Within two weeks of that first meat-eating, Jane saw something that excited her even more. She was hiking up to the peak when she saw a chimp through the undergrowth. It was David again, this time at a termite mound. He was using a long flexible probe to fish termites out of their nests. Jane made a rough hide of some palm fronds so she could observe the action the next time chimps came to the termite nests. Sure enough, David came back, this time with a big chimp named Goliath. Jane watched, breathless, as they stripped leaves off the stems to fashion the fishing tools. Into the holes went the probes. Out they came with termites clinging to them–tasty snacks for the two chimps. David and Goliath were making and using tools.

Up until that point, anthropologists saw tool-making as a defining trait of mankind. When Jane wrote Louis Leakey of her discovery, he replied: “Now we must redefine ‘tool,’ redefine ‘man’ or accept chimpanzees as humans.”

The distinction between man and ape was blurring. Leakey was ecstatic. He obtained further funding for Jane’s study and arranged for Jane, who had no degree, to enroll in Cambridge University as a doctoral student.

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Personalities, minds and emotions
Jane worked hard to deepen her knowledge and write up her observations. Her view of the chimps – as individuals with distinct personalities, minds and emotions – did not always mesh with the views of her ethologist colleagues who understood animal behavior in a more impersonal way. But even as Jane’s professors mentored her in formal scientific methodology and helped her to lay a firm foundation for the long-term data collection at Gombe, she insisted on the validity of her observations. She also insisted on giving the chimpanzees names instead of numbers in her writings. This was unheard of at that time.

Jane traveled back and forth to Gombe and began to form a clearer image of chimp society. She saw that, unlike many primates, chimps don’t travel as a troop. They forage alone or in small parties -- a mother with her children, or 2 or 3 friendly males. Often these groups come together where food is plentiful.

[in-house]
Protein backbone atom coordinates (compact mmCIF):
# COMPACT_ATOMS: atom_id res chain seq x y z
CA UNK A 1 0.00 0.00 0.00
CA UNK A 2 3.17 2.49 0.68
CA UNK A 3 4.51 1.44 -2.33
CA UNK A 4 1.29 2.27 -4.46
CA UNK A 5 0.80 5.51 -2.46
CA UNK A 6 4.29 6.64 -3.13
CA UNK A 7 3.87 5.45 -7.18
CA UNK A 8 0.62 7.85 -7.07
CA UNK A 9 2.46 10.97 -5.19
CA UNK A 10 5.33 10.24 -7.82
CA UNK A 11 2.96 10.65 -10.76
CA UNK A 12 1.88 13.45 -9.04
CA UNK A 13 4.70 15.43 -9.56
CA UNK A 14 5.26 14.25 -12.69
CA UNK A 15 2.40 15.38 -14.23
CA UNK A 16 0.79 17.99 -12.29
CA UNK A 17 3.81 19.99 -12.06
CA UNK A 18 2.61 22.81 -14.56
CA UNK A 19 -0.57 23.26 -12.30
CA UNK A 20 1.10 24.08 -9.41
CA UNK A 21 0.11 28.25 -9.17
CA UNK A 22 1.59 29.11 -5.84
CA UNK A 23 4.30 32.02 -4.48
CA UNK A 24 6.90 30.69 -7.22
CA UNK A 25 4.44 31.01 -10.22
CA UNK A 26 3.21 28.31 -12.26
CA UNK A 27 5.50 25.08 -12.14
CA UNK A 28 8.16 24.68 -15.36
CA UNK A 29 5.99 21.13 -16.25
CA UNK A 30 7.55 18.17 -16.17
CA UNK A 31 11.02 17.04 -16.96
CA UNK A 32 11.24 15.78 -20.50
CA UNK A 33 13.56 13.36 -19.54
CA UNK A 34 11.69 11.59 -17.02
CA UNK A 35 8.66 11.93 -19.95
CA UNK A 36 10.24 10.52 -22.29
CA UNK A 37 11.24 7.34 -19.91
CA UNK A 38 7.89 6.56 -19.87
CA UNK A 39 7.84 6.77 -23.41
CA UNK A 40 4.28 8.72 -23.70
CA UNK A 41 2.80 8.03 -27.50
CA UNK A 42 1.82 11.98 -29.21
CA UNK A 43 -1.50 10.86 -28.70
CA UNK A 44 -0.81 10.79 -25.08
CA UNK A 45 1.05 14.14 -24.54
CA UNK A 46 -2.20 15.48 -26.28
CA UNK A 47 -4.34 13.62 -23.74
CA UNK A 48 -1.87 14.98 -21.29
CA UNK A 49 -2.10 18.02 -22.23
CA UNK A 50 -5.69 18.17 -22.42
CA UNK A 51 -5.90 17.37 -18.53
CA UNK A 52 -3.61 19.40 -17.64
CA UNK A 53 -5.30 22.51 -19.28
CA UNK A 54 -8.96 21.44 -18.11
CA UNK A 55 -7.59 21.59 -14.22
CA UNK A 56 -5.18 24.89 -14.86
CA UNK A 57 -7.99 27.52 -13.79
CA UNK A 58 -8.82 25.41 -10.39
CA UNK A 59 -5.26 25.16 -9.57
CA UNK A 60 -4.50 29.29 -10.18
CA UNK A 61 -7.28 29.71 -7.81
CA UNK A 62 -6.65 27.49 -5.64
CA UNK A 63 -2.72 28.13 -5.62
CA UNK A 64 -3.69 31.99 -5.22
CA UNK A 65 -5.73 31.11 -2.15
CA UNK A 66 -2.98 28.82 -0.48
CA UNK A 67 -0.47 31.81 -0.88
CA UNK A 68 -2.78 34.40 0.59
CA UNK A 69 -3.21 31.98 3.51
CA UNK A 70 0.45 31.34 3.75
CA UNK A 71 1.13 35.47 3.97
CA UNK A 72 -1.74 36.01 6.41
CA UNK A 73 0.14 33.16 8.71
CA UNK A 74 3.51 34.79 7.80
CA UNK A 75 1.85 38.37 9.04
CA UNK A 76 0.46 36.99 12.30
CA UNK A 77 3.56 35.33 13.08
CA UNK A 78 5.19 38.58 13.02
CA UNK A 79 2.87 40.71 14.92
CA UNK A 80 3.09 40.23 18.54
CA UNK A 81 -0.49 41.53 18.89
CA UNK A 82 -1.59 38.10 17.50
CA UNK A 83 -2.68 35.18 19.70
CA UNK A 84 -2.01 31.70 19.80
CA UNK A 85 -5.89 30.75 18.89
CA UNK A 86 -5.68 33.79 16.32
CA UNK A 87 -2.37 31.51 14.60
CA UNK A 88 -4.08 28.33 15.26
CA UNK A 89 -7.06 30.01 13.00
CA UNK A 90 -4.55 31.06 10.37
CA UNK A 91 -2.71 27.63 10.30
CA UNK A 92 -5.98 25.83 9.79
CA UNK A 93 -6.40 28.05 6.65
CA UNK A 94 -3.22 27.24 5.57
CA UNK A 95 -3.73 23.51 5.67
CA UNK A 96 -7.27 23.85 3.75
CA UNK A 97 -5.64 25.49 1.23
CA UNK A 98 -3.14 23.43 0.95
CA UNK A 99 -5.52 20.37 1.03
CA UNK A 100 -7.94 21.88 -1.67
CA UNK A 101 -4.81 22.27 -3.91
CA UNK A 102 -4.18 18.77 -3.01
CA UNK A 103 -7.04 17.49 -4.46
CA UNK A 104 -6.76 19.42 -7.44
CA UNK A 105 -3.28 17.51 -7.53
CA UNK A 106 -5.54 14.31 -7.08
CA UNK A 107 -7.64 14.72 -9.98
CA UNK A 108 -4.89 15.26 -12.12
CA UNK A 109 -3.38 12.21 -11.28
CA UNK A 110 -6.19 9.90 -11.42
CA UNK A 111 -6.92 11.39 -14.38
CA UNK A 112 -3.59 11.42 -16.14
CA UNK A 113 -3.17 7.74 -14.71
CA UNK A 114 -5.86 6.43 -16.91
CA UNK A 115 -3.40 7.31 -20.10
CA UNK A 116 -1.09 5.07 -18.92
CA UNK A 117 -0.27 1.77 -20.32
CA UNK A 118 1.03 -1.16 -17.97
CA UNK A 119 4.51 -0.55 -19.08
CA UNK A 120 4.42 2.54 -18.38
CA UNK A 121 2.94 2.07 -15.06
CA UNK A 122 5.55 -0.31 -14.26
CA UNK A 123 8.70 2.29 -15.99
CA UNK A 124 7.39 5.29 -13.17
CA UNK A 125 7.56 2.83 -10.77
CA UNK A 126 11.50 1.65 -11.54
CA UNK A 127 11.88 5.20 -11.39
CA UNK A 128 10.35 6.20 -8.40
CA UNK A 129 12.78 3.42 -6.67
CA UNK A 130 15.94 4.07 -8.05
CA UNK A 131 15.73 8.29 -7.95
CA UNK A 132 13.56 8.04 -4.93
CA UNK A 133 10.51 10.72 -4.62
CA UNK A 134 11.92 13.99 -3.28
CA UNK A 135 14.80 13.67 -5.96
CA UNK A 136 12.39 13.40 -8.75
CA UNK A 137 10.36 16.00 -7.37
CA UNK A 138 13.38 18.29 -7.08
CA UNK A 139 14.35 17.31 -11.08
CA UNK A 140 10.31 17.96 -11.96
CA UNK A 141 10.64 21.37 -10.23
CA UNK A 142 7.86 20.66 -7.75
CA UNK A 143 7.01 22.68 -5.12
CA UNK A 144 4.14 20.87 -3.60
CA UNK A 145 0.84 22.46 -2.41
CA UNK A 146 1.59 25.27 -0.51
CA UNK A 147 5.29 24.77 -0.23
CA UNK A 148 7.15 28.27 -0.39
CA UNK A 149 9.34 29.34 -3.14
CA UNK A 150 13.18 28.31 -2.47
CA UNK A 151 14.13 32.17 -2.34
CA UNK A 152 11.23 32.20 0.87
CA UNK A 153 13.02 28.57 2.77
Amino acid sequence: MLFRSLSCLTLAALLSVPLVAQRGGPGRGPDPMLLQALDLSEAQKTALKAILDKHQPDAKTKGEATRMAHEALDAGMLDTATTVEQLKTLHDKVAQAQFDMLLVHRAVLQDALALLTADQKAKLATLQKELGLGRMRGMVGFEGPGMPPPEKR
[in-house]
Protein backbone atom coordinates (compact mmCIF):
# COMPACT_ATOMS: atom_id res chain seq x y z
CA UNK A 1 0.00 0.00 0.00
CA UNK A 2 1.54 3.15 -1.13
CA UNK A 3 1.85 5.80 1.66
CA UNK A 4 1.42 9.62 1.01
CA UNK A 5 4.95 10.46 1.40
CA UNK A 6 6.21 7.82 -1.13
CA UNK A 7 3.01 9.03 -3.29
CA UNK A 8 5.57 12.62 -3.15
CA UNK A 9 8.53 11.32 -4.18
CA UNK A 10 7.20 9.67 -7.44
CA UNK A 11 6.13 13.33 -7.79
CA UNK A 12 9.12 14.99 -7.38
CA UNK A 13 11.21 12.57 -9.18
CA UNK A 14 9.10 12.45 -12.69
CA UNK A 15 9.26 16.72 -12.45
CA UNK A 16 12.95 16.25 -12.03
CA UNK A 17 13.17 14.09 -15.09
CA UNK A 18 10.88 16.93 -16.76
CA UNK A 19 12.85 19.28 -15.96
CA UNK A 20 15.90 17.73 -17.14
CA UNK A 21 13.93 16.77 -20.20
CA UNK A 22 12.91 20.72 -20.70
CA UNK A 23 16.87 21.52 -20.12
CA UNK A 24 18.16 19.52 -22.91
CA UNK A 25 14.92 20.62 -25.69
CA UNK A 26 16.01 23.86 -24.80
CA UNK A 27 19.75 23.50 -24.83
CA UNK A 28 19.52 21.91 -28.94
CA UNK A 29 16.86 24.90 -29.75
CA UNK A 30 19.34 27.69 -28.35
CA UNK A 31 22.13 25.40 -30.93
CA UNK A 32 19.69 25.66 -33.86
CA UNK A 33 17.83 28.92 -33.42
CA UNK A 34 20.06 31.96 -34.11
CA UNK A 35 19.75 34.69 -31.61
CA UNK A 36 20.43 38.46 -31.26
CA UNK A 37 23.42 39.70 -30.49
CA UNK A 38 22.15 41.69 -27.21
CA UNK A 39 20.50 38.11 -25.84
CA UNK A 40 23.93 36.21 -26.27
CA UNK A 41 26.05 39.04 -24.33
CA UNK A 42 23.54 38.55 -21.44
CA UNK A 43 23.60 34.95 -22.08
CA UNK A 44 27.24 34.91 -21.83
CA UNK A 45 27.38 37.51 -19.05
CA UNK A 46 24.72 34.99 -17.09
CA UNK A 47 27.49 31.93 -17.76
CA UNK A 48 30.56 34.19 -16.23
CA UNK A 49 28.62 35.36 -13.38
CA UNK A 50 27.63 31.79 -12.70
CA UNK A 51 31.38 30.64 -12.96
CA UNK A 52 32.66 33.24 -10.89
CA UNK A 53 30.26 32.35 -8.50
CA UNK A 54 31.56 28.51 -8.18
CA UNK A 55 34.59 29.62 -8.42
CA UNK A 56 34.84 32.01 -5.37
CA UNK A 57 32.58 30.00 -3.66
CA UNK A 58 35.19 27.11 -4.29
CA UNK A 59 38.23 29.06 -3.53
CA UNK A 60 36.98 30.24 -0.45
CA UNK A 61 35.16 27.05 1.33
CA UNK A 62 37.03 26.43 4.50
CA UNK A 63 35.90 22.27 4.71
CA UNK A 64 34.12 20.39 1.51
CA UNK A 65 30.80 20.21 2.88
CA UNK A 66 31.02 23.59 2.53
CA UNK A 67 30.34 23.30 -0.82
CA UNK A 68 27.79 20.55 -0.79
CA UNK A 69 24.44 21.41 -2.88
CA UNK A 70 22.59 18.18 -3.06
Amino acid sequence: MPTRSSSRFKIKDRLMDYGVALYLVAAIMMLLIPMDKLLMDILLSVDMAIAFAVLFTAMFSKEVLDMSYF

Females and their young form the most basic units of chimp society. Males compete vigorously for status and for access to estrus females. Chimpanzee females in estrus flaunt pink genital swellings, and attract large numbers of males, with whom they mate promiscuously. Males assert themselves with impressive “charging displays”. He who can intimidate all others and win their submissive “pant-grunts” is known as the alpha male.

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Through the years Jane would see a succession of alphas – power transfers accompanied by much drama. When Jane began her study, Goliath was alpha male. He was bold, with a fast charging display, and he had an important adult male ally, David Greybeard. But a small, low-ranking chimpanzee named Mike proved to be smarter. Mike’s displays weren’t particularly impressive until the day he incorporated an empty 5-gallon kerosene can into his act. There were always plenty of these empty cans around camp. The loud clanging terrified the other chimps. By the time Mike could kick three cans in front of him as he blasted through a group, he’d become alpha male. Even though the Gombe staff took his cans away, Mike was alpha for six years.

Jane’s observations were published in National Geographic, with captivating photos by filmmaker/photographer Hugo van Lawick, who became Jane’s first husband. As the level of support for the Gombe study increased, Jane and Hugo were able to build a permanent camp with chimp-proof buildings and to hire more researchers. The Gombe Stream Research Center was born.

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“Just as awful”
As the Gombe study continued into the 1970s, events revealed the darker side of chimp nature. Jane says, “When I first started at Gombe,” Jane said, “I thought the chimps were nicer than we are. But time has revealed that they are not. They can be just as awful. ”Mike’s six-year reign as alpha male ended when the younger, larger and very aggressive Humphrey charged him and pounded on him. At about the same time, seven of the 16 community males withdrew from the central Kasakela area or the park to the southern part of their range, Kahama.

Conflict between the Kasakela chimps and the splinter group erupted and escalated over time. Figan had defeated Humphrey and won the submission of all the Kasakela males. Now he took them to “war” against Kahama. Their strategy was simple: hunt the enemy down, one at a time, attack them brutally, and leave them to die of their wounds. Within four years, they eliminated all seven Kahama males and at least one of the females.